This client was a heartbreaker. From a big city. Went to a small college. He's my age.
“When I was a sophomore in college, I fell head over heels in love. She came from a small town. Spoke softly, and her entire affect generated kindness. She looked a lot like Julia Roberts, but prettier.”
“She was an artist, and majored in Graphic Design. A gentle soul, and it was reflected in her work. But the most distinct part of her personality was that she was absent of any pretense. She was as genuine a person I’d ever met. Sincerity was a part of every syllable. There was no sexual attraction, which for an nineteen year old teenager, was amazing. I knew, in part, that I wanted to be with her all the time. From that sensation alone, I knew that if I could love anybody, I could love her.”
“I wanted her to like me. I was pretty sure that, being as insecure as I was, nobody as beautiful and kind as her would ever like a guy like me. I wasn’t that smart, never had a girlfriend, and figured the whole “be yourself” thing was not only elusive, it was a sure way to be ignored.”
"So, I tried to be as cool as I could be, and the only person I knew that displayed that kind of confidence was my older brother. He swore like a sailor, had a huge ego, and presented with a bravado that you could feel a block away. He was a talker, and could take over a room with his energy.”
“The next time I saw her, I thought I’d throw a little bit of my brother’s energy into the mix. I couldn’t be confident as myself, so I tried to be confident pretending I was somebody else.”
The man looked out my window and shook his head and said, “I failed miserably.
“I found out later that we had so much in common. She prayed every day, and so did. She listened to soft rock, singer-songwriter stuff from the seventies, and so did I. She loved going for walks around the farms in her hometown, and I loved to sit for hours in the middle of nature near the campus, just thinking and reading, breathing in those moments of peace."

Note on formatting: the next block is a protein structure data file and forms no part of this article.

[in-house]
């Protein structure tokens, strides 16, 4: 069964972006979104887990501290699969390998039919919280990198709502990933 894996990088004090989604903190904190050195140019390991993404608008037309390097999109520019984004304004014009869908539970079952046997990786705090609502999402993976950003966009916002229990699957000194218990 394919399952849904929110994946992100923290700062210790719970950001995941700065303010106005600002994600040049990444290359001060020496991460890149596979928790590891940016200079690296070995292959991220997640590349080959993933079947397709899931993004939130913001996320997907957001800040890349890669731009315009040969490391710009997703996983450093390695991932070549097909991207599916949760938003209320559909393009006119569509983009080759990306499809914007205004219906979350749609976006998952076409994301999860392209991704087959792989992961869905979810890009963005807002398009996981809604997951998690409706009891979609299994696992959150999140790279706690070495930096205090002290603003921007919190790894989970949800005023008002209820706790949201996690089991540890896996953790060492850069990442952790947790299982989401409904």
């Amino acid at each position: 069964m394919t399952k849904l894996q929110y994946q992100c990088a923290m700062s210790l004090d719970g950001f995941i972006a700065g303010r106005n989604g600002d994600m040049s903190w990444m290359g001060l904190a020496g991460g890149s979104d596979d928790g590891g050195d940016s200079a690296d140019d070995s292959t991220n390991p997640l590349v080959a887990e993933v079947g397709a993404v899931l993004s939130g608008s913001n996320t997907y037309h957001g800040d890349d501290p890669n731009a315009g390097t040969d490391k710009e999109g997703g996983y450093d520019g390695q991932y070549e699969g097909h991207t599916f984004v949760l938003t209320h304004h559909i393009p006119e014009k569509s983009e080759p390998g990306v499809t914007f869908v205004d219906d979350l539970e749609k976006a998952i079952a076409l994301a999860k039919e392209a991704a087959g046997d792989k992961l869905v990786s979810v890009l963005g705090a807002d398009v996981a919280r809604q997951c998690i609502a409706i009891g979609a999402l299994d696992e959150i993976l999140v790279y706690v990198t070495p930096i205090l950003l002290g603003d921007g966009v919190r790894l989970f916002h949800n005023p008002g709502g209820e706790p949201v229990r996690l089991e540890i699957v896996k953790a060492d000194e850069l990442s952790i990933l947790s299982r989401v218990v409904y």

“Now,” he said, looking back at me, “I’ve been searching for the same kind of love all these years. And, a couple of times I’ve found it, and I haven’t been able to hold on. Invariably, my ego comes up, shutting off my essence, yielding to the fear that shields me from exposing the heart of who I am.”
“I am now,” he said, quietly, “a slave to my persona. And in the process, I have drowned my spirit. The person I truly am-the gentle one, the quiet one, the one that wears all his fragilities, his vulnerabilities like an apron on his chest-never comes out.”
“I’m too frightened, even today,” he said, “to be criticized, to be rejected for the person I really am. And, in the process, I will never be loved for the person people see.”
He cried. Just a couple of tears, a deep breath, a staccato exhale, and another breath. Then he looked at the clock. He looked around my office, took another deep breath, said, “Thank you,” and left.
I never saw him again.
The next day, when I came to the office, I found this poem by Shel Silverstein under my door. It was from my client.
“She had blue skin, And so did he. He kept it hid And so did she. They searched for blue Their whole life through, Then passed right by- And never knew.”